Updated: July 12, 2014 12:49:49 am
The Fortaleza summit should address the undermining of the multilateral trading system.
Prime Minister Narendra Modi’s first major foreign visit, to the BRICS summit in Fortaleza, Brazil, is in the news for a variety of reasons. But there is little discussion on what is at stake and the possible takeaways for BRICS, and particularly India.
This is a crucial moment for the world, faced with a central European face-off, the long tail of the financial crisis, trouble in the western Pacific, a stalemate on trade and environment, new contests in cyberspace and outer space and a new irrationality in the Middle East. BRICS, particularly India, are vulnerable to downward spirals in any of these areas. India must seek to first protect and then promote its interests at this platform. The new prime minister is the right man for this task and there are five key areas he must navigate.
The first is the big-ticket BRICS-led development bank, proposed at the New Delhi summit in 2012. While China has clear ambitions, a worse outcome would be to allow the creation of a Chinese version of the Asian Development Bank. The new bank must follow a one-country-one-vote formula, and allow other states and institutions to invest capital in return for a minority controlling stake and returns commensurate to their investments. BRICS members must walk the talk on the “equity and fairness” they seek from the West. By allowing each BRICS country equal weight in ownership of the bank, they would demonstrably craft a model for other IFIs to emulate.
The second area is global trade and investment. Through the proposed Transatlantic Trade and Investment Partnership (TTIP) and the Trans-Pacific Partnership (TPP), developed economies are seeking to redirect trade and investment flows. They will do so by instituting new rules, standards and tariffs, and by gradually dismantling the multilateral system (WTO) that India and others believe to be essential. BRICS must seek to counter the negative externalities from such mega free trade arrangements (FTAs). While it is expected that BRICS will announce export guarantees and agreements on innovation and banking, the members must also commission academic assessments of the impact of imminent mega FTAs and coping strategies.
Third, BRICS must mitigate the systemic risks posed by the imbalances in the global economic system, perpetuated by the central banks of advanced economies. BRICS leaders are expected to launch a foreign exchange reserve fund of $100 billion as a hedging mechanism. This will resemble the Chiang Mai Initiative, put in place by Asean+3 after the Asian financial crisis of the late 1990s. It is essentially a pooling arrangement, with China contributing $41 billion, Brazil, Russia and India $18 billion, and South Africa $5 billion. Indeed, Modi would do well to suggest that BRICS take a principled position on recent policy decisions by Western central banks, already suspected to be fuelling new asset class bubbles.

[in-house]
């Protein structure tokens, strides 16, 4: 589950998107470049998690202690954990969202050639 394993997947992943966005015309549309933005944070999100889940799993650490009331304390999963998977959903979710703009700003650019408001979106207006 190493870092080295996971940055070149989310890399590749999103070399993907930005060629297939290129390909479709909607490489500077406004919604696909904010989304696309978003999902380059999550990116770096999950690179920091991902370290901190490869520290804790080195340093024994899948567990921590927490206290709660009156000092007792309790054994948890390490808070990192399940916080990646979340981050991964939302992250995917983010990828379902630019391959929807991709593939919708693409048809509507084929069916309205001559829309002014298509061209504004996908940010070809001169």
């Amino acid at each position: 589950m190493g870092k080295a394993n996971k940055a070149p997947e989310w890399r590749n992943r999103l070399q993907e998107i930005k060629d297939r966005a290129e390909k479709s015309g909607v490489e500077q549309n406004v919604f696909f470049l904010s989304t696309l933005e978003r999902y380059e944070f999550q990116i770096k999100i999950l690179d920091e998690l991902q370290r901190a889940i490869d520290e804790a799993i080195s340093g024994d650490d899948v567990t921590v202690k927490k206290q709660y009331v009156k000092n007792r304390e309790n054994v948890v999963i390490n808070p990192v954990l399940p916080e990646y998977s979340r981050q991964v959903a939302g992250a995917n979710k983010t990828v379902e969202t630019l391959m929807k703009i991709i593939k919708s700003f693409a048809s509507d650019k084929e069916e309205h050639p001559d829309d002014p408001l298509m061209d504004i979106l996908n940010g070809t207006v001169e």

Fourth, over the years, political content in the outcome statement has increased dramatically. BRICS states will need to discover common approaches on political developments in different regions. In particular, the stability of southwest Asia is critical to India, and as the US withdraws from Afghanistan, there is bound to be a jostle for political capital. Can BRICS catalyse the RIC (Russia, India and China) into discovering a basis for meaningful cooperation in the region? Here, the bilateral meetings on the sidelines will be vital. Similarly, Russian expectations on collective support for its position on Ukraine will need to be delicately managed.
The fifth area pertains to cyber governance and cybersecurity. There are clear differences in the positions of BRICS members. Russia has passed a bill requiring all technology companies to store personal user data on domestic servers. This closely mirrors developments in China that ensure local data storage and government control. Meanwhile, the Brazilians, who hosted the “Net Mundial”, have positioned themselves alongside the US and EU, favouring a multi-stakeholder framework. India sees a greater “state” role as it seeks to connect its “next billion” to the internet. There is an opportunity to recognise these cleavages, and develop a calibrated approach for discovering common digital ground. That each BRICS member has either the US or EU as its most important economic partner in the digital world may help.
The Fortaleza summit will represent the reboot of BRICS. This is a different world altogether, with the Brazilians seemingly reasserting a “Lulaesque” style of external engagement, the Russians defiant and petulant at the same time, the Chinese testing the geographical limits of their economic and political ambitions, and the South Africans seemingly wedded to their regional aspirations. Prime Minister Modi has the biggest political mandate among his BRICS counterparts, and also the weight of the largest expectations.
The writer is vice president, Observer Research Foundation. Views are personal
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